commonly associated with acute megakaryoblastic leukemia. The second example is hypocellullar (hypoplastic) acute leukemia in which bone marrow aspirations from several sites and biopsy from one site are necessary for diagnosis.3 The third example is that of an uncommon localized extramedullary mass of cells of the granulocytic-monocytic series (granulocytic sarcomas).4 These tumors can be seen in an established diagnosis of acute myeloblastic leukemia (AML), either at presentation or as the first manifestation of relapse. In all three instances, although touch preparation smears may be helpful, well-prepared hematoxylin and eosin (H & E) stains and cell lineage specific antibodies (MPO, CD68, factor VIII, CD79a, CD3, CD1a, CD20) that can be applied to paraffin-embedded material that identify cell surface or cytoplasmic antigens5-7 can often establish the diagnosis.
The acute leukemias are a heterogeneous group of neoplasms affecting uncommitted or partially committed hematopoietic stem cells. The origin of the malignant neoplasm is almost invariably within the marrow. Replacement of the marrow pulp or the repression of normal hematopoietic cells results in variable degrees of anemia, neutropenia, and thrombocytopenia.
Historically, the term "acute" implied not only a poorly differentiated blast population, but also a clinical syndrome that led to a rapidly fatal outcome. Since it is apparent that, with modern chemotherapy, including bone marrow transplantation (BMT), patients with acute leukemia of several morphological types can enjoy complete remission (CR), and indeed cure, the term acute should be maintained only for nosological reasons.
Traditionally, morphology and cytochemistry identified the different involved lineages. During the past 15 years, major advances in our knowledge of the nature of acute leukemia consequent to the application of the techniques of immunology, cytogenetics, and molecular genetics have taken place. The demonstration of membrane and cytoplasmic antigens or enzymes by immunological or immunocytochemical methods and detection of the recurring chromosomal abnormalities either by conventional cytogenetic or molecular methods provide supplementary arguments for accurate classification.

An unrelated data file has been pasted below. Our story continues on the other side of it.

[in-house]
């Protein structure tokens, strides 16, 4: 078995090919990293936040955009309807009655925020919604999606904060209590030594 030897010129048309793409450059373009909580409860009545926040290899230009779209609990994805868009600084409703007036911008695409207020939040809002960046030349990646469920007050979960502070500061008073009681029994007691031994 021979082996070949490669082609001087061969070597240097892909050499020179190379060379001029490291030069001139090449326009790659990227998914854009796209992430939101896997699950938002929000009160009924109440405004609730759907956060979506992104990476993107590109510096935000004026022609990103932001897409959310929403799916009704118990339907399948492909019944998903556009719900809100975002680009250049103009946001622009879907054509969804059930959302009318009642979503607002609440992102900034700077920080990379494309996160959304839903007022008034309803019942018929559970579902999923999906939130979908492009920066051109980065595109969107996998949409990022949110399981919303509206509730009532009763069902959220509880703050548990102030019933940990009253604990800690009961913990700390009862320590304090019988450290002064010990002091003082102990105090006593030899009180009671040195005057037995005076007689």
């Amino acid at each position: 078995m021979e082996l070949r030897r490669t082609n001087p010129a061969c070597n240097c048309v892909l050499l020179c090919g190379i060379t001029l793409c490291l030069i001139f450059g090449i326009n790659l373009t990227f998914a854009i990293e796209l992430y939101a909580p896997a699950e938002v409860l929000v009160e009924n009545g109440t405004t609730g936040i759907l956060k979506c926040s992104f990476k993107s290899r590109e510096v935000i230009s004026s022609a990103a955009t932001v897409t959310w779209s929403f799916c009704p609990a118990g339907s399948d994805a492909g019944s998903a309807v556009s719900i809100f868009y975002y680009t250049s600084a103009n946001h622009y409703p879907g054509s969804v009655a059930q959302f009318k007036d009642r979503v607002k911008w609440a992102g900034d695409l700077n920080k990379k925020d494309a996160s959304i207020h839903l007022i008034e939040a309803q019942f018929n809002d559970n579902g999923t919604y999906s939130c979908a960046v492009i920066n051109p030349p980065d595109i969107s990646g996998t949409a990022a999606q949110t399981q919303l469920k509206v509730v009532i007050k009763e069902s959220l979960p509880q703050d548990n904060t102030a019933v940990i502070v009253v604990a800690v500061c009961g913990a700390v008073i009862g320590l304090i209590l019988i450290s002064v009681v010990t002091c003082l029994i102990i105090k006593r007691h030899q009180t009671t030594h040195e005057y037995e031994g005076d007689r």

Identification of subclasses of acute leukemia is important for three reasons. First, some leukemias have clinical features that influence the therapeutic approaches. Second, differences in response rate and survival are observed in the treatment of acute leukemias. Third, classification greatly facilitates communication and cooperation around the world, and comparisons of results are possible only through reproducible definitions of acute leukemias.
Examination of both peripheral blood and bone marrow smears is necessary for the diagnosis and classification of the acute leukemias. If the peripheral blast count is 20 percent or more peripheral blood samples may be adequate for morphological and immunological diagnosis. However, bone marrow aspirates will be needed to determine the leukemia cell karyotype.1
There are three instances in which the diagnosis of acute leukemia can be made on the basis of histological material. The first occurs when there is an abundance of reticulin in the bone marrow, resulting in a so-called dry-tap.2 Although bone marrow fibrosis can be present in any of the acute leukemias it is most
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